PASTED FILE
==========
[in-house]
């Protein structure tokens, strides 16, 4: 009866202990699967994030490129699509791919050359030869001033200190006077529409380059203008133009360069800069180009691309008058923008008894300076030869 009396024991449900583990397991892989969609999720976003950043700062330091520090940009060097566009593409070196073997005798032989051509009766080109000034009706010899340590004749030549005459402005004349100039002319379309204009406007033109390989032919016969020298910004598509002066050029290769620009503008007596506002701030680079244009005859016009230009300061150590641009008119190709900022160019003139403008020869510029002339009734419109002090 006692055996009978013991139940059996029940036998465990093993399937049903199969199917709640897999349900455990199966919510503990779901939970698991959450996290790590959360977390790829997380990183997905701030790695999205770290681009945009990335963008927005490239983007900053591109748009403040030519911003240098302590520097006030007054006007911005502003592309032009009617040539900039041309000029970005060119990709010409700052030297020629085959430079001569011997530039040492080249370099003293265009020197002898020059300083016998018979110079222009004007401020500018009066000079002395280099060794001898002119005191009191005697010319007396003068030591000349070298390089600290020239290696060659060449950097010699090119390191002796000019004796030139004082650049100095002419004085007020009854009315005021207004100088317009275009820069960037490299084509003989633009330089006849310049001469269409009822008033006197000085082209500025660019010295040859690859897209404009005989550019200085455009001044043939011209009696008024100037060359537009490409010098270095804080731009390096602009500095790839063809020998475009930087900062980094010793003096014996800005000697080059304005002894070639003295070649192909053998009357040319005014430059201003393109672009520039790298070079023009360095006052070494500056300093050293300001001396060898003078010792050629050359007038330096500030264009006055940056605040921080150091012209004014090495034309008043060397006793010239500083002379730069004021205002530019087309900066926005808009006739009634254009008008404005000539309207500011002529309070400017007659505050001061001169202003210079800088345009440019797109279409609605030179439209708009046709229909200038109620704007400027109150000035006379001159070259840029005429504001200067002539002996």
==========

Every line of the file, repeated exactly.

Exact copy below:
[in-house]
């Protein structure tokens, strides 16, 4: 009866202990699967994030490129699509791919050359030869001033200190006077529409380059203008133009360069800069180009691309008058923008008894300076030869 009396024991449900583990397991892989969609999720976003950043700062330091520090940009060097566009593409070196073997005798032989051509009766080109000034009706010899340590004749030549005459402005004349100039002319379309204009406007033109390989032919016969020298910004598509002066050029290769620009503008007596506002701030680079244009005859016009230009300061150590641009008119190709900022160019003139403008020869510029002339009734419109002090 006692055996009978013991139940059996029940036998465990093993399937049903199969199917709640897999349900455990199966919510503990779901939970698991959450996290790590959360977390790829997380990183997905701030790695999205770290681009945009990335963008927005490239983007900053591109748009403040030519911003240098302590520097006030007054006007911005502003592309032009009617040539900039041309000029970005060119990709010409700052030297020629085959430079001569011997530039040492080249370099003293265009020197002898020059300083016998018979110079222009004007401020500018009066000079002395280099060794001898002119005191009191005697010319007396003068030591000349070298390089600290020239290696060659060449950097010699090119390191002796000019004796030139004082650049100095002419004085007020009854009315005021207004100088317009275009820069960037490299084509003989633009330089006849310049001469269409009822008033006197000085082209500025660019010295040859690859897209404009005989550019200085455009001044043939011209009696008024100037060359537009490409010098270095804080731009390096602009500095790839063809020998475009930087900062980094010793003096014996800005000697080059304005002894070639003295070649192909053998009357040319005014430059201003393109672009520039790298070079023009360095006052070494500056300093050293300001001396060898003078010792050629050359007038330096500030264009006055940056605040921080150091012209004014090495034309008043060397006793010239500083002379730069004021205002530019087309900066926005808009006739009634254009008008404005000539309207500011002529309070400017007659505050001061001169202003210079800088345009440019797109279409609605030179439209708009046709229909200038109620704007400027109150000035006379001159070259840029005429504001200067002539002996």